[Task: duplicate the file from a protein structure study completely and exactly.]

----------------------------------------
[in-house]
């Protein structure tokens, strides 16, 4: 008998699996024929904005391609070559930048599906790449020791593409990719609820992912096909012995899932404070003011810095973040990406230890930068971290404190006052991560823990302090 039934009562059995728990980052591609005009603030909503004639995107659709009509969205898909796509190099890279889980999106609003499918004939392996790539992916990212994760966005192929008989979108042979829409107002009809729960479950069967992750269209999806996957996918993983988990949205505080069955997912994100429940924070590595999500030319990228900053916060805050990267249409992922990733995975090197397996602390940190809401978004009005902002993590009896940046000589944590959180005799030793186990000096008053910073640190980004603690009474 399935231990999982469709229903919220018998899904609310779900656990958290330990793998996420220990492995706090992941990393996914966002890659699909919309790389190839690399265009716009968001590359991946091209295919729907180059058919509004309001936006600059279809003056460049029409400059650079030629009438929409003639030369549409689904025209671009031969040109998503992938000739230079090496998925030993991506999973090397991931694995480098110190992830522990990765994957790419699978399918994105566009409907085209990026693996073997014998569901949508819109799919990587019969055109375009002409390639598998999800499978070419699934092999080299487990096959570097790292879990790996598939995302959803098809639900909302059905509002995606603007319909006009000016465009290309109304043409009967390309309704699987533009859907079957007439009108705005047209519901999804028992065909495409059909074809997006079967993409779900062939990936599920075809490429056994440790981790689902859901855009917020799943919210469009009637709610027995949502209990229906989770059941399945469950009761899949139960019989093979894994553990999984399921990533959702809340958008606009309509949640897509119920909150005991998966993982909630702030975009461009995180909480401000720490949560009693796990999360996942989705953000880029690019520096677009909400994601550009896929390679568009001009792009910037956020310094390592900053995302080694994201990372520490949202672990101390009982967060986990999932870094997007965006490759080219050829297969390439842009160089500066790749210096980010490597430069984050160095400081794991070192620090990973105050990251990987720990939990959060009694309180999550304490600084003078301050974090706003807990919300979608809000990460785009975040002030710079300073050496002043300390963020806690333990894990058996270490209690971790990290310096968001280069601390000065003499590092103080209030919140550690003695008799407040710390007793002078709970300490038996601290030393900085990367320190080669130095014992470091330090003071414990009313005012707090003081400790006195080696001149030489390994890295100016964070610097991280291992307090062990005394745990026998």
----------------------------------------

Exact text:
[in-house]
């Protein structure tokens, strides 16, 4: 008998699996024929904005391609070559930048599906790449020791593409990719609820992912096909012995899932404070003011810095973040990406230890930068971290404190006052991560823990302090 039934009562059995728990980052591609005009603030909503004639995107659709009509969205898909796509190099890279889980999106609003499918004939392996790539992916990212994760966005192929008989979108042979829409107002009809729960479950069967992750269209999806996957996918993983988990949205505080069955997912994100429940924070590595999500030319990228900053916060805050990267249409992922990733995975090197397996602390940190809401978004009005902002993590009896940046000589944590959180005799030793186990000096008053910073640190980004603690009474 399935231990999982469709229903919220018998899904609310779900656990958290330990793998996420220990492995706090992941990393996914966002890659699909919309790389190839690399265009716009968001590359991946091209295919729907180059058919509004309001936006600059279809003056460049029409400059650079030629009438929409003639030369549409689904025209671009031969040109998503992938000739230079090496998925030993991506999973090397991931694995480098110190992830522990990765994957790419699978399918994105566009409907085209990026693996073997014998569901949508819109799919990587019969055109375009002409390639598998999800499978070419699934092999080299487990096959570097790292879990790996598939995302959803098809639900909302059905509002995606603007319909006009000016465009290309109304043409009967390309309704699987533009859907079957007439009108705005047209519901999804028992065909495409059909074809997006079967993409779900062939990936599920075809490429056994440790981790689902859901855009917020799943919210469009009637709610027995949502209990229906989770059941399945469950009761899949139960019989093979894994553990999984399921990533959702809340958008606009309509949640897509119920909150005991998966993982909630702030975009461009995180909480401000720490949560009693796990999360996942989705953000880029690019520096677009909400994601550009896929390679568009001009792009910037956020310094390592900053995302080694994201990372520490949202672990101390009982967060986990999932870094997007965006490759080219050829297969390439842009160089500066790749210096980010490597430069984050160095400081794991070192620090990973105050990251990987720990939990959060009694309180999550304490600084003078301050974090706003807990919300979608809000990460785009975040002030710079300073050496002043300390963020806690333990894990058996270490209690971790990290310096968001280069601390000065003499590092103080209030919140550690003695008799407040710390007793002078709970300490038996601290030393900085990367320190080669130095014992470091330090003071414990009313005012707090003081400790006195080696001149030489390994890295100016964070610097991280291992307090062990005394745990026998």